When it comes to images that represent large, round numbers, I seem to have developed a pattern, where I have in mind that the next threshold is coming and, well, I get too carried away with the camera and only figure it out afterward. That leaves much to chance, like my 500,000th image, which was of a domineering, sexually perverted cow that had dubious intentions.
Normally, if I had planned well enough to choose an image that would be eminently demonstrative of my style, I would end up with a resplendent mountain image that is like drinking from a firehose: mountains as high as can be, as far as the eye can see, chock full of glorious alpine goodness. In this case, it didn’t quite turn out as I would have chosen, so, without further ado, I present the 600,000th image that I have taken:
The image was taken just above Trümmelbachfälle, near Lauterbrunnen, Switzerland. It is beneath the Schwarzmönch peak, which is on the flank of the Jungfrau. Had it been sunny, one could crane his or her neck (or tip the airplane over), noting the Jungfrau staring down from a mile and half above. Alas, it was a foul weather day, so that was not to be.
One might ask what I was doing wedged into a steep valley deep in the Alps on a day where the weather was quite evidently marginal. It all started with a business meeting that I needed to have. An associate was in Zürich from the United States, and we intended to meet in the most convenient way which, as further investigation revealed, was anything but convenient. We settled on the fastest compromise: he would ride a rather fast train to Bern airport, and I would fly there.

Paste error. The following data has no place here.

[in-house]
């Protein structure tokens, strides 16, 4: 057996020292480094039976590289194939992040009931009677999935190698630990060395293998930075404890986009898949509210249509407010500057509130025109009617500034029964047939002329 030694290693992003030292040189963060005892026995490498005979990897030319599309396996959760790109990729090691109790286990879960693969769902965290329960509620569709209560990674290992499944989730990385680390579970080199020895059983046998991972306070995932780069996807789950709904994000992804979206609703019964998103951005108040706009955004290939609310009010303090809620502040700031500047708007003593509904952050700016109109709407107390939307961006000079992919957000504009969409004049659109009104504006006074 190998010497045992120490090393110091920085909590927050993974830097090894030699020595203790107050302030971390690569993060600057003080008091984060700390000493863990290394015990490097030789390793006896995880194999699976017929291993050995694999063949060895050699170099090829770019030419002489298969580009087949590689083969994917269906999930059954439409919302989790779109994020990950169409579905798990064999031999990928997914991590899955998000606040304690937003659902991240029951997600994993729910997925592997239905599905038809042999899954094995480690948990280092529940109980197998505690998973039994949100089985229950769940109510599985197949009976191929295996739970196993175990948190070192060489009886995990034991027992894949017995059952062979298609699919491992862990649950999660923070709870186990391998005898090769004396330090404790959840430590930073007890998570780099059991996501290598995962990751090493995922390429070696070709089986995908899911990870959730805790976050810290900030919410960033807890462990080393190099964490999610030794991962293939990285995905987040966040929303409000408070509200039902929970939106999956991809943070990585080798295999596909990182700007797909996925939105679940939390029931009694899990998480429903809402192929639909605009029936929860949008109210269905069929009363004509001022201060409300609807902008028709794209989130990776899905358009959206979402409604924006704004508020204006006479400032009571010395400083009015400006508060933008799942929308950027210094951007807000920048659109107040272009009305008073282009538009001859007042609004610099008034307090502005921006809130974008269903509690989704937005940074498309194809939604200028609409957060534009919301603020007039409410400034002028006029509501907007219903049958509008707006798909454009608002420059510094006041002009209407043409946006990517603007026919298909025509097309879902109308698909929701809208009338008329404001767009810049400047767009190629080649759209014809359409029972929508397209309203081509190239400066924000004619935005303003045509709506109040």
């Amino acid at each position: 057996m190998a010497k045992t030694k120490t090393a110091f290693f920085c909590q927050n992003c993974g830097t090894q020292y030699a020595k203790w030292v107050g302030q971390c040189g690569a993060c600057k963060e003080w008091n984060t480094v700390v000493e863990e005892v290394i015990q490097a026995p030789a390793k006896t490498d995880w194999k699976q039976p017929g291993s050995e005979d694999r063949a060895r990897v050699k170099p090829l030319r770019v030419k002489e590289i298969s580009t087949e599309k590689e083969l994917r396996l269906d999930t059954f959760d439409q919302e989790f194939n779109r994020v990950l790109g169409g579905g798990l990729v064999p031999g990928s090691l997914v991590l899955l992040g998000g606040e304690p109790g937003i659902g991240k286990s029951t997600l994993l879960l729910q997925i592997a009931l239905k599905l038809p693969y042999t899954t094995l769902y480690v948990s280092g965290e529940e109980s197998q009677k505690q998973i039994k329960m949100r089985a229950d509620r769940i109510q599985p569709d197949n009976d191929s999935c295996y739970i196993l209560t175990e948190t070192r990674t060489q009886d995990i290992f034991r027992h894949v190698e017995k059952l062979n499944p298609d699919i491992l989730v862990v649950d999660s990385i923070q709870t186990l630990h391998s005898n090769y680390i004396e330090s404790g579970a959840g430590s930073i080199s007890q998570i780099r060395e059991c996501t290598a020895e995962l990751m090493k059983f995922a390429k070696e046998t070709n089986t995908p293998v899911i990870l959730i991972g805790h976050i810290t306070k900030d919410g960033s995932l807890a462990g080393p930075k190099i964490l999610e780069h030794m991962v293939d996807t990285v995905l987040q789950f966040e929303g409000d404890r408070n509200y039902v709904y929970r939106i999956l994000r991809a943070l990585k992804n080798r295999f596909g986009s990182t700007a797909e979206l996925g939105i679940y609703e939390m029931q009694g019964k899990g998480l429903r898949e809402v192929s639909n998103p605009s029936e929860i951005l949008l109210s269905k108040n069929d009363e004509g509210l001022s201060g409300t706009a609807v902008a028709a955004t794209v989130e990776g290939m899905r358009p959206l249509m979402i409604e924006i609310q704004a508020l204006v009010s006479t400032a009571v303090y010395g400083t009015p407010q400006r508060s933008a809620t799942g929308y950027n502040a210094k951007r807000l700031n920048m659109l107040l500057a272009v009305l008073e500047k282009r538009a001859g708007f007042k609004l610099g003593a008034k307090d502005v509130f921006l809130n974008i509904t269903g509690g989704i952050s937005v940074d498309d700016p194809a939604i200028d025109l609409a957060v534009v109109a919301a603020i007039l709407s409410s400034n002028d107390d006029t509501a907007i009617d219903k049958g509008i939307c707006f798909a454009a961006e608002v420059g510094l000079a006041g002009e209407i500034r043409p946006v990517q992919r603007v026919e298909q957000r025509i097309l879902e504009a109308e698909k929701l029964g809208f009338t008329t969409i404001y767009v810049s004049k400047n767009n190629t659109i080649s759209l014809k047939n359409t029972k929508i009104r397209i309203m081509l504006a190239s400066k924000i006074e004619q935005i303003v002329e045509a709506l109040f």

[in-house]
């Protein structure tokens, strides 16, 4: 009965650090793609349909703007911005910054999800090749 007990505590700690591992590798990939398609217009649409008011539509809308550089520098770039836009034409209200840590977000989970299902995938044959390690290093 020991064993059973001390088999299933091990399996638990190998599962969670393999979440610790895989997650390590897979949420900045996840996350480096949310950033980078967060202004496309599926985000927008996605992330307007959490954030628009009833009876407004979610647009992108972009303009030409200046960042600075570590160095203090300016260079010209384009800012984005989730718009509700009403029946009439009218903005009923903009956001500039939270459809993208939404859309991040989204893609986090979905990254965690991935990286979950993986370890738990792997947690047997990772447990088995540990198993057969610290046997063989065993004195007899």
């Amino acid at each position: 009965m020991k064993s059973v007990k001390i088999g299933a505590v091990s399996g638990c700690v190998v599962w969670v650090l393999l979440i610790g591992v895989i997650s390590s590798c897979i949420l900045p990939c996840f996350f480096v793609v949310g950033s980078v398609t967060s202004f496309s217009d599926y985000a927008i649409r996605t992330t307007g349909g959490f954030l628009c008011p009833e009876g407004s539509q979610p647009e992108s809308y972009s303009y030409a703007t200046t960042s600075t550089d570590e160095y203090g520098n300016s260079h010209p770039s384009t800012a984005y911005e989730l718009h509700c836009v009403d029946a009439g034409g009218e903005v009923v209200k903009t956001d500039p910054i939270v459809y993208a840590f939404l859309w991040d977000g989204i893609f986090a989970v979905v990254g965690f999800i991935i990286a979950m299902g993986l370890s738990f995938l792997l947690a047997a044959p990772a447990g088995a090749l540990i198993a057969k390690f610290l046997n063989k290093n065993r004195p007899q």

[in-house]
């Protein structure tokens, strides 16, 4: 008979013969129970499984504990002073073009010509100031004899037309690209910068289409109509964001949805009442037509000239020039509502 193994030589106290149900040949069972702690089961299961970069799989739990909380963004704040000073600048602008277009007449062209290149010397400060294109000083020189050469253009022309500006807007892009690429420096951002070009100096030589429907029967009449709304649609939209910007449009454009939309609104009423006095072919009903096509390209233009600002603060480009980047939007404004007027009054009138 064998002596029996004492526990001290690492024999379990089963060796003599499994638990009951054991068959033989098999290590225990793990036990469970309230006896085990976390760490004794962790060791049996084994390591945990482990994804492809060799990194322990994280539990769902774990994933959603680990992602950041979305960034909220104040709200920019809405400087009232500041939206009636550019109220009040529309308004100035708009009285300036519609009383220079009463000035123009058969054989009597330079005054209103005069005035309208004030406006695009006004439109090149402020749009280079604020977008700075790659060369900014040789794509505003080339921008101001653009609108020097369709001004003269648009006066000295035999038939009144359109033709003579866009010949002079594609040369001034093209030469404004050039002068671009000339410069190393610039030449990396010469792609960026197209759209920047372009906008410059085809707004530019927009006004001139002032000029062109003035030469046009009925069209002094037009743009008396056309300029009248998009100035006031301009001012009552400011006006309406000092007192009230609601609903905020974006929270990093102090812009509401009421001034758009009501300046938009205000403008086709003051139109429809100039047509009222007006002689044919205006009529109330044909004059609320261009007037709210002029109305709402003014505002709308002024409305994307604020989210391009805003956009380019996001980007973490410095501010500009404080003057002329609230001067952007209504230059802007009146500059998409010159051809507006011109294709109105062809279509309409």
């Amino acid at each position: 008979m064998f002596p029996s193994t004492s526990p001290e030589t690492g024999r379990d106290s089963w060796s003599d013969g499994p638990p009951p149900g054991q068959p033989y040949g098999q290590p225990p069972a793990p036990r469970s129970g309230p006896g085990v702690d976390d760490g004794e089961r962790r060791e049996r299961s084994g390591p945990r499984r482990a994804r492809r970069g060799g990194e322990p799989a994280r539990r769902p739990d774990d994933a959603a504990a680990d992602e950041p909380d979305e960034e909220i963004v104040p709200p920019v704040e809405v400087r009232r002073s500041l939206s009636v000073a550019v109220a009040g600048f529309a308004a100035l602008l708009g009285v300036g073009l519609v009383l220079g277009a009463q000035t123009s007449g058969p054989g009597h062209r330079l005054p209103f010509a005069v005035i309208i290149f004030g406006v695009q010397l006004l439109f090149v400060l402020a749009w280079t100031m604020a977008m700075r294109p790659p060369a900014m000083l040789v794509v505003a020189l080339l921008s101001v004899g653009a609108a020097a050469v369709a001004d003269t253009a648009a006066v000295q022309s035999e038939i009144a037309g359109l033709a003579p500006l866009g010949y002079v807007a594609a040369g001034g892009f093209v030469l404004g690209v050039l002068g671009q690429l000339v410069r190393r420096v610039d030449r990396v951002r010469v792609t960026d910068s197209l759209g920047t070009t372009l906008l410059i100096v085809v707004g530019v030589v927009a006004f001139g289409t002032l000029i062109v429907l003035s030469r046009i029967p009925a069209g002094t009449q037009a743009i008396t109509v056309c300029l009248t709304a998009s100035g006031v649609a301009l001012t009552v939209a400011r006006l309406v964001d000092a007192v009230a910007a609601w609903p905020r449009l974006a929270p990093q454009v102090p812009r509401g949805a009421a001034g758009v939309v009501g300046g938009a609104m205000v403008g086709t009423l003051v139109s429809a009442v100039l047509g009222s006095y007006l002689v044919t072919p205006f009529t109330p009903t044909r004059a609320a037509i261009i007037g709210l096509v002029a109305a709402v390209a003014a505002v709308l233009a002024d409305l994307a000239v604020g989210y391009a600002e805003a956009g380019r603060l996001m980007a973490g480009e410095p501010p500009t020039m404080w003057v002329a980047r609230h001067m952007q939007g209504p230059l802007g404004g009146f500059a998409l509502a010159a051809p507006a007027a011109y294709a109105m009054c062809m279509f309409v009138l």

After discussing business, we had to go flying. Standing at the airport, it was partly sunny to the north over the Swiss Plateau and darkly menacing to the south in the Alps. I pointed to both options and said: “You can have sunny Swiss farms to fly over, or the Alps with scary looking clouds.” “The Alps.” That resulted in this elaborate pre-flight briefing: “if we crash and I am dead, but you’re not, do the following. If we flip over, then take the ELT out. If….” “Has it ever happened before?” “No.” “Let’s go.” Oh, to be 30 again.
The flight itself was pretty basic. Bern to Interlaken, up the Lauterbrunnen valley, then Grindelwald, then into “the Cathedral,” a personal favorite, and back. I hadn’t ever done such a thing in these weather conditions, as it would involve flying west, north out of the Alps, east, south, into the Alps, then reversing it, owing to the fact that such foul clouds over the Oberland block a straight west to east flight to this area. Given the risk and fuel concern, it would be fallacious to undertake such an idea on a marginal weather day. Enter in the stop in Bern, where I could re-assess what I was doing, as well as refuel before heading back, and it worked out.
I tried to go straight back into the Oberland for the return flight and, well, 90 minutes after having flown in that section of the hills, it had turned into IFR and heavy rain, so I followed my steps over farmland, over the Röstigraben to the French speaking side, and then up the Sarine River valley back to the airport. I can chalk it up as one of the handful of times that a meeting or errand has been more efficient in the Cub than other means.
Murren to the left (on the ridge) with Lauterbrunnen village on the center right. Piz Gloria, the filming location for “On Her Majesty’s Secret Service” is located well above in the clouds on the left.